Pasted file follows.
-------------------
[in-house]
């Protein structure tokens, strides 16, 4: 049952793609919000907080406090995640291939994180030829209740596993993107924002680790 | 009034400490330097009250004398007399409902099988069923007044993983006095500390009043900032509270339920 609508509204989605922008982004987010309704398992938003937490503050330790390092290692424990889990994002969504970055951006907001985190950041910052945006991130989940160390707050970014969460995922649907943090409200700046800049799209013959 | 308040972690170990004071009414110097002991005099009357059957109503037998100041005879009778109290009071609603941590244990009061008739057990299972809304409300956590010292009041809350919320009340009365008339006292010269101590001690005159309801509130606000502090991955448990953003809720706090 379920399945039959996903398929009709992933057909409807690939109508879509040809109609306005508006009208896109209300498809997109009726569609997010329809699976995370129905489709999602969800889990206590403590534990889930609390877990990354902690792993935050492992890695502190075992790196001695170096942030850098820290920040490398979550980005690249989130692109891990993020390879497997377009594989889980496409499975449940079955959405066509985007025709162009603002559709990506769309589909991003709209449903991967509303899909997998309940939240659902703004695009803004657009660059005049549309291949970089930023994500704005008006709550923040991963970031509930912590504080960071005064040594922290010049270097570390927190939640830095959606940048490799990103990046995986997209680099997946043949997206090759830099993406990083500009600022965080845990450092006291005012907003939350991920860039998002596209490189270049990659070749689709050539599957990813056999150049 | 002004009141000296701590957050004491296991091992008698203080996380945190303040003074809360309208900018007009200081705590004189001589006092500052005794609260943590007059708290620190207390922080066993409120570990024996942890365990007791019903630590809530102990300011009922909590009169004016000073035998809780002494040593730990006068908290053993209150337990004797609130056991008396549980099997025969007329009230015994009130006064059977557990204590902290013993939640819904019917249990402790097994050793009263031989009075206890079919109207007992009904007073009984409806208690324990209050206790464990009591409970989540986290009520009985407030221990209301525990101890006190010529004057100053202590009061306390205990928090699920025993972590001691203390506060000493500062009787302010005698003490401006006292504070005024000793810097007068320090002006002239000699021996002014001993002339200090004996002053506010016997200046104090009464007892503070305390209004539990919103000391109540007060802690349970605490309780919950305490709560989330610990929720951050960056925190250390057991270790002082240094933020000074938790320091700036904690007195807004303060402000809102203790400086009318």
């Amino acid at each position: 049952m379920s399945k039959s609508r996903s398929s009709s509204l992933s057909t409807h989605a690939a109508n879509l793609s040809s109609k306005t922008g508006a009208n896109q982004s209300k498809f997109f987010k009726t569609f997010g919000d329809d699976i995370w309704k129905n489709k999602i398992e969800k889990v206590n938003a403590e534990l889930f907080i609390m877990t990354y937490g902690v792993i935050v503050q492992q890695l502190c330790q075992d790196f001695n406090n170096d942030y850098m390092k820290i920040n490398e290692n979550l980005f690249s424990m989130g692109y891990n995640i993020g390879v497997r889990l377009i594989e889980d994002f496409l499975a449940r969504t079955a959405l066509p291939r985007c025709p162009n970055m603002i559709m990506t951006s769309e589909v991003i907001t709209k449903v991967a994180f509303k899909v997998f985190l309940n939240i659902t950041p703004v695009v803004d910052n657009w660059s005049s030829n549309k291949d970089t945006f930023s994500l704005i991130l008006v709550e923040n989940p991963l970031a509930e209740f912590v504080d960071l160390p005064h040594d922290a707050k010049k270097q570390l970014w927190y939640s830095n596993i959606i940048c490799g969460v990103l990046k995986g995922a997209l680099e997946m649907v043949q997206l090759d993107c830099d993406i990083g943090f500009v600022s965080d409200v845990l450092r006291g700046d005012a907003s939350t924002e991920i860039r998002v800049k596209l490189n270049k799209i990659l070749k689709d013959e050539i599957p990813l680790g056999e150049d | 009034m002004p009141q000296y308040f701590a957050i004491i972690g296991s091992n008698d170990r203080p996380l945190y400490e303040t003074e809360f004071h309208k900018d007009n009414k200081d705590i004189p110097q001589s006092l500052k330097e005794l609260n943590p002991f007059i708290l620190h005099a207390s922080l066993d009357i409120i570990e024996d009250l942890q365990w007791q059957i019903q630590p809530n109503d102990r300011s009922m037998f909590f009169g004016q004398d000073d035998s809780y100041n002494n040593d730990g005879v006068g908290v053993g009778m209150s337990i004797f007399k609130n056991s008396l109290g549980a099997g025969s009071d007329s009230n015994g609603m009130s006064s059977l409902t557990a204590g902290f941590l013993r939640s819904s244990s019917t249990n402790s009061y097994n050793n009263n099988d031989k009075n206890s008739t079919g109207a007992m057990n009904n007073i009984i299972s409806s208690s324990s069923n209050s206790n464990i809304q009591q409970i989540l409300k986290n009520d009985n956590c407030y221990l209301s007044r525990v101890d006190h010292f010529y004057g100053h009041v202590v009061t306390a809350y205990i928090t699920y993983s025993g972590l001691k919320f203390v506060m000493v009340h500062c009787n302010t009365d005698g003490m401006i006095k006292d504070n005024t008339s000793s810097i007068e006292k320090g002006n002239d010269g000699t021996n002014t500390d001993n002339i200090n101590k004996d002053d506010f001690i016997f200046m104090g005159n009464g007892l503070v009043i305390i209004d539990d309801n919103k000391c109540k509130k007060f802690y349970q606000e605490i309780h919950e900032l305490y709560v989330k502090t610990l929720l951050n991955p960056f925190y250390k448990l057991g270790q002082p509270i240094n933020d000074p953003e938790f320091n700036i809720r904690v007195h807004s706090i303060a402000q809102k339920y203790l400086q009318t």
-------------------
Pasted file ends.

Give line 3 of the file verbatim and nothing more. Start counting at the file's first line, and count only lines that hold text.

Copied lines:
């Amino acid at each position: 049952m379920s399945k039959s609508r996903s398929s009709s509204l992933s057909t409807h989605a690939a109508n879509l793609s040809s109609k306005t922008g508006a009208n896109q982004s209300k498809f997109f987010k009726t569609f997010g919000d329809d699976i995370w309704k129905n489709k999602i398992e969800k889990v206590n938003a403590e534990l889930f907080i609390m877990t990354y937490g902690v792993i935050v503050q492992q890695l502190c330790q075992d790196f001695n406090n170096d942030y850098m390092k820290i920040n490398e290692n979550l980005f690249s424990m989130g692109y891990n995640i993020g390879v497997r889990l377009i594989e889980d994002f496409l499975a449940r969504t079955a959405l066509p291939r985007c025709p162009n970055m603002i559709m990506t951006s769309e589909v991003i907001t709209k449903v991967a994180f509303k899909v997998f985190l309940n939240i659902t950041p703004v695009v803004d910052n657009w660059s005049s030829n549309k291949d970089t945006f930023s994500l704005i991130l008006v709550e923040n989940p991963l970031a509930e209740f912590v504080d960071l160390p005064h040594d922290a707050k010049k270097q570390l970014w927190y939640s830095n596993i959606i940048c490799g969460v990103l990046k995986g995922a997209l680099e997946m649907v043949q997206l090759d993107c830099d993406i990083g943090f500009v600022s965080d409200v845990l450092r006291g700046d005012a907003s939350t924002e991920i860039r998002v800049k596209l490189n270049k799209i990659l070749k689709d013959e050539i599957p990813l680790g056999e150049d | 009034m002004p009141q000296y308040f701590a957050i004491i972690g296991s091992n008698d170990r203080p996380l945190y400490e303040t003074e809360f004071h309208k900018d007009n009414k200081d705590i004189p110097q001589s006092l500052k330097e005794l609260n943590p002991f007059i708290l620190h005099a207390s922080l066993d009357i409120i570990e024996d009250l942890q365990w007791q059957i019903q630590p809530n109503d102990r300011s009922m037998f909590f009169g004016q004398d000073d035998s809780y100041n002494n040593d730990g005879v006068g908290v053993g009778m209150s337990i004797f007399k609130n056991s008396l109290g549980a099997g025969s009071d007329s009230n015994g609603m009130s006064s059977l409902t557990a204590g902290f941590l013993r939640s819904s244990s019917t249990n402790s009061y097994n050793n009263n099988d031989k009075n206890s008739t079919g109207a007992m057990n009904n007073i009984i299972s409806s208690s324990s069923n209050s206790n464990i809304q009591q409970i989540l409300k986290n009520d009985n956590c407030y221990l209301s007044r525990v101890d006190h010292f010529y004057g100053h009041v202590v009061t306390a809350y205990i928090t699920y993983s025993g972590l001691k919320f203390v506060m000493v009340h500062c009787n302010t009365d005698g003490m401006i006095k006292d504070n005024t008339s000793s810097i007068e006292k320090g002006n002239d010269g000699t021996n002014t500390d001993n002339i200090n101590k004996d002053d506010f001690i016997f200046m104090g005159n009464g007892l503070v009043i305390i209004d539990d309801n919103k000391c109540k509130k007060f802690y349970q606000e605490i309780h919950e900032l305490y709560v989330k502090t610990l929720l951050n991955p960056f925190y250390k448990l057991g270790q002082p509270i240094n933020d000074p953003e938790f320091n700036i809720r904690v007195h807004s706090i303060a402000q809102k339920y203790l400086q009318t």